Drew Kerr, President, Four Corners Communications, New York
I would take the IRS' top-level brass up to the Catskills, where they
would learn the finer points of dealing with people at Kutsher's Hotel
and then go through some intense "humor training" with comedian Freddie
Roman. Afterwards, I would concoct a plan for more welcoming IRS forms -
they would be designed like baseball cards and Americans would have to
collect the whole series, and trade with their friends. Instead of
player stats, they would be breakdowns of different government divisions
and how the public's money was spent. I can see it now: "I'll trade you
two Christine Whitmans for a Dick Cheney and a public works form!"
Teddi Alyce Segal, Director of agency relationships, CreatAbility, Coral
Two-part message: "No Taxes - No USA," and "Only pay your fair share."
These would be communicated via TV and lead people to "help outlets,"
including a "Taxhelp.com" website, with comprehensive information in
English and Spanish, mastering deductions, practice forms, and live Q&A
chats. I would follow up with a PR effort seeking media placements in as
wide a variety of publications, with information about new help-centers
located at IRS offices around nation. Then we could launch "Planning for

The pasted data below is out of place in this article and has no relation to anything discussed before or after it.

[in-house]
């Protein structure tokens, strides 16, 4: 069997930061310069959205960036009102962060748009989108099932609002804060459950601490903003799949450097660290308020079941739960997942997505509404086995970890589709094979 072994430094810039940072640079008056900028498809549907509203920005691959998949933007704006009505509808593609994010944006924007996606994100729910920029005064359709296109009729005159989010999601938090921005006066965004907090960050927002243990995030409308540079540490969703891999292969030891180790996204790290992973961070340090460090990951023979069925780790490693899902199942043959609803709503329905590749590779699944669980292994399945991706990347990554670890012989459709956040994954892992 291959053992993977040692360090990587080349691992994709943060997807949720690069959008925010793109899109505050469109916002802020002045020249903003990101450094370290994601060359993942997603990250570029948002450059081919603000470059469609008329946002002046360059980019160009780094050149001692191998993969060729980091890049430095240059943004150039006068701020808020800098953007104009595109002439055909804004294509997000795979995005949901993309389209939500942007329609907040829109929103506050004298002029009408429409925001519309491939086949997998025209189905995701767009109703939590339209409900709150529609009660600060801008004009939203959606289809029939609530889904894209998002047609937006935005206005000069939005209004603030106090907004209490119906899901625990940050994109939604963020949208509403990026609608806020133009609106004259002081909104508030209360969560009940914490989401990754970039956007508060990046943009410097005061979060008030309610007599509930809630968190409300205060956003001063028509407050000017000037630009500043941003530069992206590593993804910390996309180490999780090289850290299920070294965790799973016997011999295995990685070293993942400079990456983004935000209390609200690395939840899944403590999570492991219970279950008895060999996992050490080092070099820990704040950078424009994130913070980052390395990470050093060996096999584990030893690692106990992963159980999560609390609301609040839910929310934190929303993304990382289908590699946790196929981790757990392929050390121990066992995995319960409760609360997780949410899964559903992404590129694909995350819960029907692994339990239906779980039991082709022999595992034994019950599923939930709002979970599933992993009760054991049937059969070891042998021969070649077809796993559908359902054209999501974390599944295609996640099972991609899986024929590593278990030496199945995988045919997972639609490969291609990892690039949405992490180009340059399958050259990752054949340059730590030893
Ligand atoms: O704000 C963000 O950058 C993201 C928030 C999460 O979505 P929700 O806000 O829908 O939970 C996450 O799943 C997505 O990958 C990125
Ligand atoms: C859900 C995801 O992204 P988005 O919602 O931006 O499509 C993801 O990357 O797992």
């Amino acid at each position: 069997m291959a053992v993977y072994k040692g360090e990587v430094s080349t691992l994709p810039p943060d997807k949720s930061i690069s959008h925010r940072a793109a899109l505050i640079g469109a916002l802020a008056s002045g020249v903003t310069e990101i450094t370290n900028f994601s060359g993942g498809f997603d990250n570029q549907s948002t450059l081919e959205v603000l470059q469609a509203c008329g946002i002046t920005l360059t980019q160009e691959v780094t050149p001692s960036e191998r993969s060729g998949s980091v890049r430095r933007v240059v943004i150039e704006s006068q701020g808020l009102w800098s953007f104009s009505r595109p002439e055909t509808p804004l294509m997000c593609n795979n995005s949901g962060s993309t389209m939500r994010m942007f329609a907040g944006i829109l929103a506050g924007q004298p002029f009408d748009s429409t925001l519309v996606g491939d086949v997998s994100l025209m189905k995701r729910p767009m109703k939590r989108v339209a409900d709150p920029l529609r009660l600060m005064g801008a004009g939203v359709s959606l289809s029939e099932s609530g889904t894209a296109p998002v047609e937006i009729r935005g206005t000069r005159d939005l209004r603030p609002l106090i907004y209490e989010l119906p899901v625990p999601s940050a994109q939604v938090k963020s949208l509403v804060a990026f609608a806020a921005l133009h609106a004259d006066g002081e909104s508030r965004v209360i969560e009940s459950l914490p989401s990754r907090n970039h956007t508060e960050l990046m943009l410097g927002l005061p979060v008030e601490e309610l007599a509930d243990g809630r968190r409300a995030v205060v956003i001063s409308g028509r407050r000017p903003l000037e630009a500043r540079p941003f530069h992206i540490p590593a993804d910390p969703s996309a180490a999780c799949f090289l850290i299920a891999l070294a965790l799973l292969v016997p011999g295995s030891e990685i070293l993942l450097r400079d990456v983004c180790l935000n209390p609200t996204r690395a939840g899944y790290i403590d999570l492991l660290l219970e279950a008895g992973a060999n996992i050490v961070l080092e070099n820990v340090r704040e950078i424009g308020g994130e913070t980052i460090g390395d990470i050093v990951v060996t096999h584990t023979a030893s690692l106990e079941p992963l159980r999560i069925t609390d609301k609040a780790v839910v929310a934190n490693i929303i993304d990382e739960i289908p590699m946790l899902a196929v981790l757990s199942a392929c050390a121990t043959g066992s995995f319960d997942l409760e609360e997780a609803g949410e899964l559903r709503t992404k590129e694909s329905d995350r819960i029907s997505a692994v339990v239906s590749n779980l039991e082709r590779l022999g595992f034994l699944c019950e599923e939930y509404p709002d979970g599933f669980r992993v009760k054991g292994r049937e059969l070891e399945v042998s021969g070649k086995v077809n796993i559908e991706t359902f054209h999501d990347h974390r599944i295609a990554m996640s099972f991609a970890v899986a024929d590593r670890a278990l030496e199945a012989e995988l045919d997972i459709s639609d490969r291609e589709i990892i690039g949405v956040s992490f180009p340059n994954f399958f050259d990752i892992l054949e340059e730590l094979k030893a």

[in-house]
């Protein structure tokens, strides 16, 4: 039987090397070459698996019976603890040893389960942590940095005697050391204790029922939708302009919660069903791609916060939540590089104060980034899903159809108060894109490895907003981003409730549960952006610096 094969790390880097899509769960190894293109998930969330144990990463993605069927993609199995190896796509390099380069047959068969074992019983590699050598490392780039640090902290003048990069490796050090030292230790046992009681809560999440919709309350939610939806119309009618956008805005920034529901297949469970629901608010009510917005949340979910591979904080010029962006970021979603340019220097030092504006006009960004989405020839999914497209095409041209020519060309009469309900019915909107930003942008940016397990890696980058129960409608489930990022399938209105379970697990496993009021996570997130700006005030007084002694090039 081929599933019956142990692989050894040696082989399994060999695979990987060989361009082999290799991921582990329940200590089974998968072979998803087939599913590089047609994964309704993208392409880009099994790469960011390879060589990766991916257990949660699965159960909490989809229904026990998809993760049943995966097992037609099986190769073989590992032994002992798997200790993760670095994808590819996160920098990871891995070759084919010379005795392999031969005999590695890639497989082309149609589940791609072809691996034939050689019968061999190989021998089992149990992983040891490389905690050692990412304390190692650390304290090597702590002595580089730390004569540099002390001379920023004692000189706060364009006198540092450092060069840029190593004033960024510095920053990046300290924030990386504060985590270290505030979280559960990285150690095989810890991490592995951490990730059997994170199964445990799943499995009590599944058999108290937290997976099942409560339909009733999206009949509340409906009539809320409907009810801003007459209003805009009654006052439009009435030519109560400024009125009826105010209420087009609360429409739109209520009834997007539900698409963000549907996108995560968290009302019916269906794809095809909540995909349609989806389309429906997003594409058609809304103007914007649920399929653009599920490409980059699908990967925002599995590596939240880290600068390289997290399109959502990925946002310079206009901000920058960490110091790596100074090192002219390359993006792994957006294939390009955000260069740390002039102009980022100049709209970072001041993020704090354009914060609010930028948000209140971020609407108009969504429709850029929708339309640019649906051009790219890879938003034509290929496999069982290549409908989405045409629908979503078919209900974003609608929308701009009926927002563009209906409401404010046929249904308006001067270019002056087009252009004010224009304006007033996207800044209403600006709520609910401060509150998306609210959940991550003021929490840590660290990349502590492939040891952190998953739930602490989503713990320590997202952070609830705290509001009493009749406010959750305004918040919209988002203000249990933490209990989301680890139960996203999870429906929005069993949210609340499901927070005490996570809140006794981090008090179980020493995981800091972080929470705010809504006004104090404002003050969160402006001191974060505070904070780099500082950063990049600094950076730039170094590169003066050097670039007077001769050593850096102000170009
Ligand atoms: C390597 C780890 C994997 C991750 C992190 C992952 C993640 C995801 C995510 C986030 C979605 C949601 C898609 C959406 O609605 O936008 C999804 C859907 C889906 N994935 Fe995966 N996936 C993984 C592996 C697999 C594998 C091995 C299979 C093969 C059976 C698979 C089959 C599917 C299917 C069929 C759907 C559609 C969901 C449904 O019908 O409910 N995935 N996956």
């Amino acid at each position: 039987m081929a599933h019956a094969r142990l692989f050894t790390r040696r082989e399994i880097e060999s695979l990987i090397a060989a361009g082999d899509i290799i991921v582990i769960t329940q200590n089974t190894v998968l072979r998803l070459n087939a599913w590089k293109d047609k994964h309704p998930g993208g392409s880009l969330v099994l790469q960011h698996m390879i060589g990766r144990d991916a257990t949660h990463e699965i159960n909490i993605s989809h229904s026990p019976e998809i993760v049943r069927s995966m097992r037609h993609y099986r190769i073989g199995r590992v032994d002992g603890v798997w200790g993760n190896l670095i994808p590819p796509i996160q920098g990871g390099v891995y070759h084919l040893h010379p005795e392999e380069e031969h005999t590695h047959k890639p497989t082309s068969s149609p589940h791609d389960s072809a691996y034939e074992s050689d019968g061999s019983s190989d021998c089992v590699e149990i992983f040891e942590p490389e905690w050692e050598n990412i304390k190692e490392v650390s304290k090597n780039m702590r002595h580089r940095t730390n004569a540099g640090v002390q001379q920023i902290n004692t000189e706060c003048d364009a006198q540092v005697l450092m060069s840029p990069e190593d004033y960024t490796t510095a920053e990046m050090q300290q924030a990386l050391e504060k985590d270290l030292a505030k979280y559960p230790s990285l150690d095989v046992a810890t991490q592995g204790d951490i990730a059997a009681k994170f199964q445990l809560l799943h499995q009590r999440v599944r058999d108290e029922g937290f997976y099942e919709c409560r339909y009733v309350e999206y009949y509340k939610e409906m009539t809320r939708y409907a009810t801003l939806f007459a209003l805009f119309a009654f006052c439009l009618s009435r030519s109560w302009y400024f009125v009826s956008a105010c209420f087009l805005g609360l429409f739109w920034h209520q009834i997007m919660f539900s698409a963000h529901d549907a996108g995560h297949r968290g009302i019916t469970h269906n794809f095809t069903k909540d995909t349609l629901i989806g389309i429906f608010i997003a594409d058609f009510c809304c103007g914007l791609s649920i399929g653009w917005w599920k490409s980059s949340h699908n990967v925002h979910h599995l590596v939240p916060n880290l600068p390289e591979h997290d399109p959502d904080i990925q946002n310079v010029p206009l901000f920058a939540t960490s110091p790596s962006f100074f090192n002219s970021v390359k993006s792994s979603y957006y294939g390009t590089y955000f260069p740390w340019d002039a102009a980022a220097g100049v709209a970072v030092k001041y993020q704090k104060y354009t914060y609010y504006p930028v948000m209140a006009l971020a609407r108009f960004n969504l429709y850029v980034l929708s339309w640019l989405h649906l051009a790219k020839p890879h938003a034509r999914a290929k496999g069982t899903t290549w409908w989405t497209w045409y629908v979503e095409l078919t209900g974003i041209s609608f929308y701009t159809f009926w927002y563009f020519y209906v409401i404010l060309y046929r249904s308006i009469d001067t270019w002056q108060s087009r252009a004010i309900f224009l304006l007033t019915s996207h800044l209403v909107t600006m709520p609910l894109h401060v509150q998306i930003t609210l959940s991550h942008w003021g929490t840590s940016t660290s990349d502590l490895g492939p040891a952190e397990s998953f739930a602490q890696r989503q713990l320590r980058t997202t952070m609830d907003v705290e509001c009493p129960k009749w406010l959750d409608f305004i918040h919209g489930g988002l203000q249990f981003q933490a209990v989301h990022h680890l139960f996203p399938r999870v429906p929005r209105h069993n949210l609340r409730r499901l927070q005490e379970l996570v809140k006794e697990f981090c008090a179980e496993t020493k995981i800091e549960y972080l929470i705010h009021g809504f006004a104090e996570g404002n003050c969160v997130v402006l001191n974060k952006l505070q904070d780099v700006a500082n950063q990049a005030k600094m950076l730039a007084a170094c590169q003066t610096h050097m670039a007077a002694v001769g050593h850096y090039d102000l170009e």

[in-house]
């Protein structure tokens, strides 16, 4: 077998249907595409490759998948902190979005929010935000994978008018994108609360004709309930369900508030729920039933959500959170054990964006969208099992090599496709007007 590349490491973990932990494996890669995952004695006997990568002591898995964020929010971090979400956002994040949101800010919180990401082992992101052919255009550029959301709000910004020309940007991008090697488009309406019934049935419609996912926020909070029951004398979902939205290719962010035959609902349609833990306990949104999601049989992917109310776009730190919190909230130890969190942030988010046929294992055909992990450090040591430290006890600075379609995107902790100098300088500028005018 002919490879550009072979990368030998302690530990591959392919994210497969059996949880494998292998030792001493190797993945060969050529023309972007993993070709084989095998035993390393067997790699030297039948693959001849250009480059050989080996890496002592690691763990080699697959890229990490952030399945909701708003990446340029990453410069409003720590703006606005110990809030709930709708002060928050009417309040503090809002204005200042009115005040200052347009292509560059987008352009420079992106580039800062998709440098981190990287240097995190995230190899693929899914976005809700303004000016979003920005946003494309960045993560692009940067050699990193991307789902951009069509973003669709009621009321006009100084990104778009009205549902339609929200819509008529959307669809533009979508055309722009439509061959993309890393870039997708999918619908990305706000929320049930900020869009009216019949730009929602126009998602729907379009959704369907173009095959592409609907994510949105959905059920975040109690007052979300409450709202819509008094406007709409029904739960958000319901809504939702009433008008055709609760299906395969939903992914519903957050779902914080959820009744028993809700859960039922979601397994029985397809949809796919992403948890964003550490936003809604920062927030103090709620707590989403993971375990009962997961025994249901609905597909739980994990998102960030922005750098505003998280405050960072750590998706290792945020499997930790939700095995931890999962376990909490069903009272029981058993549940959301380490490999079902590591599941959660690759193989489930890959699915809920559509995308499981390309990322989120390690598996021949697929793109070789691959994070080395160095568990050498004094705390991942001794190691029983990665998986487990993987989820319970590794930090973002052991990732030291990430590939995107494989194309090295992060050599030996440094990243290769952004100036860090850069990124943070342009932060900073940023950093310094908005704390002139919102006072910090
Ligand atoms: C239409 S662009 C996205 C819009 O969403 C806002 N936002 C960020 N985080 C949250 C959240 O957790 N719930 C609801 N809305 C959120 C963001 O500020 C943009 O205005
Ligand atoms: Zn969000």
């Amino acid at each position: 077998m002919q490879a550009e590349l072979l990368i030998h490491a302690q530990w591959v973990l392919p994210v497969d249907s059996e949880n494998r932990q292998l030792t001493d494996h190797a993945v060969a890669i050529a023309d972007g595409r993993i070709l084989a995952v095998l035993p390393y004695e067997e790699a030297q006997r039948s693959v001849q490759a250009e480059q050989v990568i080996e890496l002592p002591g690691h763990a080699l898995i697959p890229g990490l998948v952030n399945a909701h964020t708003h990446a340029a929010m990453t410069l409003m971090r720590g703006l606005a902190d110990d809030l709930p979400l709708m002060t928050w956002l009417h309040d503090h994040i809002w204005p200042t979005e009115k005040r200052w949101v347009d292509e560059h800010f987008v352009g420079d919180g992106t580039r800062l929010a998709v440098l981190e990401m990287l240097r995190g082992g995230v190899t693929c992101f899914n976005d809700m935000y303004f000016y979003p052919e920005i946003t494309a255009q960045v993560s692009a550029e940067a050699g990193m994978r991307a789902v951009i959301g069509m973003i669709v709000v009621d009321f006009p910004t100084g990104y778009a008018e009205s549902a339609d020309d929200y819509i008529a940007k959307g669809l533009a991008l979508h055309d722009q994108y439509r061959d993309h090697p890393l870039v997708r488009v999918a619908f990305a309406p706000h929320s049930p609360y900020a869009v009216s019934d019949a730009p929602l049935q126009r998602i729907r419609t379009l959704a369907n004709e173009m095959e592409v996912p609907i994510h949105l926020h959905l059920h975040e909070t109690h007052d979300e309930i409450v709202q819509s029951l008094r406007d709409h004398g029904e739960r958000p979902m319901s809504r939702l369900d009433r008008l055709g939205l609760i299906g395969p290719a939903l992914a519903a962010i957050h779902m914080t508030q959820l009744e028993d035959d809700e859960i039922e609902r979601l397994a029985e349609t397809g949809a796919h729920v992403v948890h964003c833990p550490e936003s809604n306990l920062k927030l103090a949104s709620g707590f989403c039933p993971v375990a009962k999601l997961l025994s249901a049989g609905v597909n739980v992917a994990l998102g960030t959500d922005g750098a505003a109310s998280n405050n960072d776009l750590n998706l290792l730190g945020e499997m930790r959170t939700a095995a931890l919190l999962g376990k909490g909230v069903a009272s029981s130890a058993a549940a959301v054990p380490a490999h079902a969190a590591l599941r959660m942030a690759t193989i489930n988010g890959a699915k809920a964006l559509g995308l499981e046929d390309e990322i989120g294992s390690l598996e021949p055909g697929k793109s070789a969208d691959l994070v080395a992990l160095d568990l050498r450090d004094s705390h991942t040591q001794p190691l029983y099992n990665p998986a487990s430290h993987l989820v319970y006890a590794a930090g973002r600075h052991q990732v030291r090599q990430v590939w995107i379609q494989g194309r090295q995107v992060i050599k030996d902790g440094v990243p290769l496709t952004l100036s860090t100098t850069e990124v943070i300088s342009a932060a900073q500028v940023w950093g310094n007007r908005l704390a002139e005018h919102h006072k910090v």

the Future" - a school curriculum disseminated to the nations' teachers
with media partner MTV teaching the public about taxation through videos
with stars explaining the meaning of taxes, processes and history.
Hank Boerner, Managing director, Rowan & Blewitt, New York
The IRS has a very difficult mission, which is to convince all of us
that taxes are necessary and that the process is fair.
One thing to do is to enlist the aid of third parties to try and tell a
fairness story. Thought leaders like Bill Gates and Warren Buffet could
talk about how they feel about paying their fair share to help this
Another thing would be to begin working on the next generation, to help
students grasp the tax system. They should also work with editorial
writers in all mediums to help the rest of us understand the system. The
IRS also needs staff training programs on every level, so those in
contact with the public can be kind and gentle, yet still firm and
focused on their main mission - one which will never change - of getting
Karen Schiff Bommart, Managing director, NYPR, New York
What's understood becomes less dreaded. Rumor has it tax codes have been
simplified, but you'd never know it to from the IRS' "tax speak." All
communications - from the written to the spoken word - must be
Also, although Americans understand that taxes are a fact of life,
they're less clear on where the dollars go. Use graphics to show it
doesn't go into a bottomless pit.
What percentage goes to fix roads? How much goes to education and what
have been the effects? 1040s are people too. Show real IRS workers
handling real cases to demonstrate recent improvements. The view of a
streamlined agency will give people comfort that their money is handled
efficiently and properly.